Bill Rancic Defends His Wife Giuliana After Fashion Police Controversy: 'I Tried to Get Them to Release the Footage' 41 years, 2,185 covers and 55,435 stories from PEOPLE magazine's history for you to enjoy
- Jessie J Is Out of the Hospital and Back on Stage: 'Still Fragile But Much Better'
- Read the Cover Story: Growing Up Kennedy!
Exclusive Family Photos from White House Nanny
- Bobby Brown Struggles Through Concert, Forgets Lyrics: 'I Am in a Different Zone Right Now'
- Paris Hilton: Sister Nicky and Her Fiancé Are the 'Perfect Couple'
- RHOA's Claudia Jordan on Reports She Was Fired Amidst NeNe Leakes Drama: 'We'll See What Happens'
On Newsstands Now
- Matthew McConaughey: In His Own Words
- Jessa Duggar's Wedding Album
- Brittany Maynard's Final Days
Pick up your copy on newsstands
Click here for instant access to the Digital Magazine
People Top 5
LAST UPDATE: Tuesday February 10, 2015 01:10PM EST
PEOPLE Top 5 are the most-viewed stories on the site over the past three days, updated every 60 minutes
- October 13, 2008
- Vol. 70
- No. 15
They Risked Their Lives in World War II, but the Vets Who Inspired Spike Lee's New Movie Battled Another Enemy: Racism
The Real Story
During World War II, the U.S. Army's 92nd Infantry Division bravely fought the Nazis—but their battles on the home front were just as courageous. The division—nicknamed the Buffalo Soldiers—was an all-black combat unit in a military that had barred African-Americans from fighting. Despite being treated like second-class citizens, the men of the 92nd fought hard. "We knew if we did our job well, it could change things for black people back home," says Norris Bucksell, 87, who served as a private.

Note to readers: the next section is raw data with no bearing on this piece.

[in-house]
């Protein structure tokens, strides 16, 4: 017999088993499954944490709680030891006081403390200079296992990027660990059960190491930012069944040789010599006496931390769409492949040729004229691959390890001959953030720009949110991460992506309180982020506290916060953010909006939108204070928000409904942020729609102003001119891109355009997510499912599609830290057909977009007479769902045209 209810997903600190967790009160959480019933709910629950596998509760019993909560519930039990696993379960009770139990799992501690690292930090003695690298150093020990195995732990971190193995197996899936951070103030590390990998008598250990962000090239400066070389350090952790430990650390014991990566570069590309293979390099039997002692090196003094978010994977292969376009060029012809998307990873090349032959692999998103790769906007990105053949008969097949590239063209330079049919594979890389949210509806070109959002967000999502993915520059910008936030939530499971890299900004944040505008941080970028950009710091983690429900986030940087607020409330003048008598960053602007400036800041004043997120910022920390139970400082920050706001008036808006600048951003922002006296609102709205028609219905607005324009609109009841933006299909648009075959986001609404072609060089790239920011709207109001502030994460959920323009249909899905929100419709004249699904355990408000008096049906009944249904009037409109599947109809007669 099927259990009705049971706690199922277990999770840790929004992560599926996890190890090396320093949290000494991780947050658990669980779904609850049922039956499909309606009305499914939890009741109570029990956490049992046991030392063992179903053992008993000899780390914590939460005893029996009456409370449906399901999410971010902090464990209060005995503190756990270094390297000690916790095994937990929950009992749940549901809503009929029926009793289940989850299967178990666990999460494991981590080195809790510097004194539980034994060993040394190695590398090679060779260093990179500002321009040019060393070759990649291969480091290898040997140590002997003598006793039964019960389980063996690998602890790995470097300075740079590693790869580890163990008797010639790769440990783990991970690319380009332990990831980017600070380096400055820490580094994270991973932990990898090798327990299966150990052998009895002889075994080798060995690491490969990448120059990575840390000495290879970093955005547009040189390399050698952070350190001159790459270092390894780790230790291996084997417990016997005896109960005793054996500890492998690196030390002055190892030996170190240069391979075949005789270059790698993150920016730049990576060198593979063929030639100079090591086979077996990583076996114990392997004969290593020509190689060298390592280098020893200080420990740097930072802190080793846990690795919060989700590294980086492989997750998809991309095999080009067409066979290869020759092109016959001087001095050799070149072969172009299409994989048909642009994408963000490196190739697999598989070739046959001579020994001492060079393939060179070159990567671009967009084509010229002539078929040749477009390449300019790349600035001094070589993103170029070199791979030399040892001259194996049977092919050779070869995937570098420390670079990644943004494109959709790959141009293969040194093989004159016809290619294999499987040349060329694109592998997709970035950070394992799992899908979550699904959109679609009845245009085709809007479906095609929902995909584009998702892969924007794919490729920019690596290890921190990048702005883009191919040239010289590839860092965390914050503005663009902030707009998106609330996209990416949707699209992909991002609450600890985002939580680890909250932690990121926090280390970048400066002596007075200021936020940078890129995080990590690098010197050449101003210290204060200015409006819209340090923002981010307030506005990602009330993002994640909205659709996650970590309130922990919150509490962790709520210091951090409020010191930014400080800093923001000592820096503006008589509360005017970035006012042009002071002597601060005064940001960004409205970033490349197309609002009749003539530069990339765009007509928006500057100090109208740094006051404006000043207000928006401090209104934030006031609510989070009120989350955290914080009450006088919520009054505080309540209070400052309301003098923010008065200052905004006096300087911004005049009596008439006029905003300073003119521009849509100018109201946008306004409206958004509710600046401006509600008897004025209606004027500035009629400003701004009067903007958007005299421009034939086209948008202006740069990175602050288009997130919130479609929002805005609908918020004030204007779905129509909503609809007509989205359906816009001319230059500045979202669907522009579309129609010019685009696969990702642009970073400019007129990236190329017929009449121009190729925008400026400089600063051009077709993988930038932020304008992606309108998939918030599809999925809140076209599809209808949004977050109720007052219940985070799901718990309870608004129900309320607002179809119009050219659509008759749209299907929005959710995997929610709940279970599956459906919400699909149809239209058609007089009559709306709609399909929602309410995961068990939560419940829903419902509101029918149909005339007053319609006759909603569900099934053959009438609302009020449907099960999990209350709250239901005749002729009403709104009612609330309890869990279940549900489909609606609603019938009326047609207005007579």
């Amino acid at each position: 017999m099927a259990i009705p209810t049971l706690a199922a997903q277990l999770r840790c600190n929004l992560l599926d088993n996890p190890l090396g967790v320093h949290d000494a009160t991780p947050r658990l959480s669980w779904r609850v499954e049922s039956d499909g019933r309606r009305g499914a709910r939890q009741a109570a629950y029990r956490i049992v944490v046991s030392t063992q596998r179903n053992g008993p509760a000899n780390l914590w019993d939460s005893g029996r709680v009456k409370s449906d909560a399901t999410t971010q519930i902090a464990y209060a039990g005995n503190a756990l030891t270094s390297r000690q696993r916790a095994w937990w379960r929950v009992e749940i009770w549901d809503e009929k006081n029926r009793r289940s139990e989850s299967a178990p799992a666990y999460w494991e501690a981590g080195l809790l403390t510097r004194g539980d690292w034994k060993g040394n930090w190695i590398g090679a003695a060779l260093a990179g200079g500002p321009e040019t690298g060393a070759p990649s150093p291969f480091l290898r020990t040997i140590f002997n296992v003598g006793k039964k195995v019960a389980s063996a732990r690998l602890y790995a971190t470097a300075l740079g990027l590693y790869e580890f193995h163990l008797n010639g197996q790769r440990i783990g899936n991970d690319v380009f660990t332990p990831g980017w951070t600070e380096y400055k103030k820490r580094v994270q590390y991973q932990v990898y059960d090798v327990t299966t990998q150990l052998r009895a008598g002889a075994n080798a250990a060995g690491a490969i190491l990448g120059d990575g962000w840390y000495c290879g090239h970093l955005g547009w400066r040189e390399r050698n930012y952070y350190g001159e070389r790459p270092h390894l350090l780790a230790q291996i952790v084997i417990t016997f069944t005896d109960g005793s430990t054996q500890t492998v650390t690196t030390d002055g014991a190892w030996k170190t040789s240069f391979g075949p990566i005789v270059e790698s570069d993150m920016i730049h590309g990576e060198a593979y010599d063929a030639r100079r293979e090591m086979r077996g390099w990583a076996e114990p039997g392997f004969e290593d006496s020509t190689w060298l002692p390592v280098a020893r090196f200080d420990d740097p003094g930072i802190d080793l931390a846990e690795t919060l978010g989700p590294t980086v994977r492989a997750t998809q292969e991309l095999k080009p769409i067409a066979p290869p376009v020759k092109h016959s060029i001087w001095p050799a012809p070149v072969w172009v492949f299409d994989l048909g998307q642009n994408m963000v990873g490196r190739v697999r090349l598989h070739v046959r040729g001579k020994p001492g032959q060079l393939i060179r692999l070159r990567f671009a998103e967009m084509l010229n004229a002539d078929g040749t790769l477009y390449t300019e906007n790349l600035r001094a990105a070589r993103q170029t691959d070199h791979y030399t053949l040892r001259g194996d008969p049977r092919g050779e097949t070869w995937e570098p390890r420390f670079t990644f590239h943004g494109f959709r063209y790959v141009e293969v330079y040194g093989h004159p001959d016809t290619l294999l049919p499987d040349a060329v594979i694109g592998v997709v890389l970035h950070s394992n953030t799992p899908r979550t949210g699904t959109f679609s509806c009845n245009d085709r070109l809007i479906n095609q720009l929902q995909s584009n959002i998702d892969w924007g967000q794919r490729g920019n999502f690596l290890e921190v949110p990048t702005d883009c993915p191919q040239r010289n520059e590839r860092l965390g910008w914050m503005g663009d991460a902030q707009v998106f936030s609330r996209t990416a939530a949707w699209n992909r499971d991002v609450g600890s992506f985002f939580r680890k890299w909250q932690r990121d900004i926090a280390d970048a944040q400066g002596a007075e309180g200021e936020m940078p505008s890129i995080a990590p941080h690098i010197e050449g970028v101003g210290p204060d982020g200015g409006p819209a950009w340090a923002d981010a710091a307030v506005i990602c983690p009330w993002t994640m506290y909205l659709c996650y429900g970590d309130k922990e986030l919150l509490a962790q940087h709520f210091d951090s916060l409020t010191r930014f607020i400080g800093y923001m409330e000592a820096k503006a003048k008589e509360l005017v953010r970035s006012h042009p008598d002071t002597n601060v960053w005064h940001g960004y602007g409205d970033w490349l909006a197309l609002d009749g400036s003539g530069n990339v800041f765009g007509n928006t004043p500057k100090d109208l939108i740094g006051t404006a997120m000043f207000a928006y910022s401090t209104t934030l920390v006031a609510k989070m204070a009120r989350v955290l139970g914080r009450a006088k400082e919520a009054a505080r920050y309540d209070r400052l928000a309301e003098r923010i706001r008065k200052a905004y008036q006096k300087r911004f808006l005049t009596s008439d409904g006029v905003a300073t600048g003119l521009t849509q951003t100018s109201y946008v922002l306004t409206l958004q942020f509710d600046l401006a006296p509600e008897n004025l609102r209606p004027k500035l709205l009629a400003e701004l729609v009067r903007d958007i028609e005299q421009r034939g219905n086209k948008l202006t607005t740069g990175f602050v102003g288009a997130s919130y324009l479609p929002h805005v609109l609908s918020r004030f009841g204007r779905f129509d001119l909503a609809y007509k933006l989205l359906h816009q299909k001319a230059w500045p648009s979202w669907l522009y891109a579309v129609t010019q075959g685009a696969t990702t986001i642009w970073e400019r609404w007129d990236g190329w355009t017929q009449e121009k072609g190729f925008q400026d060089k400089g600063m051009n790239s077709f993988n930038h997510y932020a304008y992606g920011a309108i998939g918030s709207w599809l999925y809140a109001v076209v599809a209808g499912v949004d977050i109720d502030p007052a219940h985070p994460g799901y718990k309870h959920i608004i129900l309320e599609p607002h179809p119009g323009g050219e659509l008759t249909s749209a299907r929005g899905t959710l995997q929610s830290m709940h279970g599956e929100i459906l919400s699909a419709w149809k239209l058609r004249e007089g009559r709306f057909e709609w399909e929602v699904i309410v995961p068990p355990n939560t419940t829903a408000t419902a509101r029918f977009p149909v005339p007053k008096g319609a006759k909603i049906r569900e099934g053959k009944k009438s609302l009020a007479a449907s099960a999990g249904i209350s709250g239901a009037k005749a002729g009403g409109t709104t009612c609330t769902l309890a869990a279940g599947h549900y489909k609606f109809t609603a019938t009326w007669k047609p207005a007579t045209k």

That grit inspired Spike Lee's movie Miracle at St. Anna, which dramatizes an actual battle to save Italian peasants from the Nazis. "It's much harder to fight for a country [that] doesn't see you as a human being," says Lee. "These men are patriots." And civil rights pioneers: Soldiers in the 92nd were turned away from segregated officers' clubs and couldn't buy meals at restaurants where enemy POWs dined. But they served with distinction—pinning the German army down in Italy while Allied forces prepped for the Normandy invasion. (In 1997 two Buffalo Soldiers were belatedly given the Medal of Honor.) Six decades later the roughly 300 surviving vets are proud of their service. "You can't be bitter," says Bucksell. "People know we did a good job."
Treat Yourself! 4 Preview Issues
The most buzzed about stars this minute!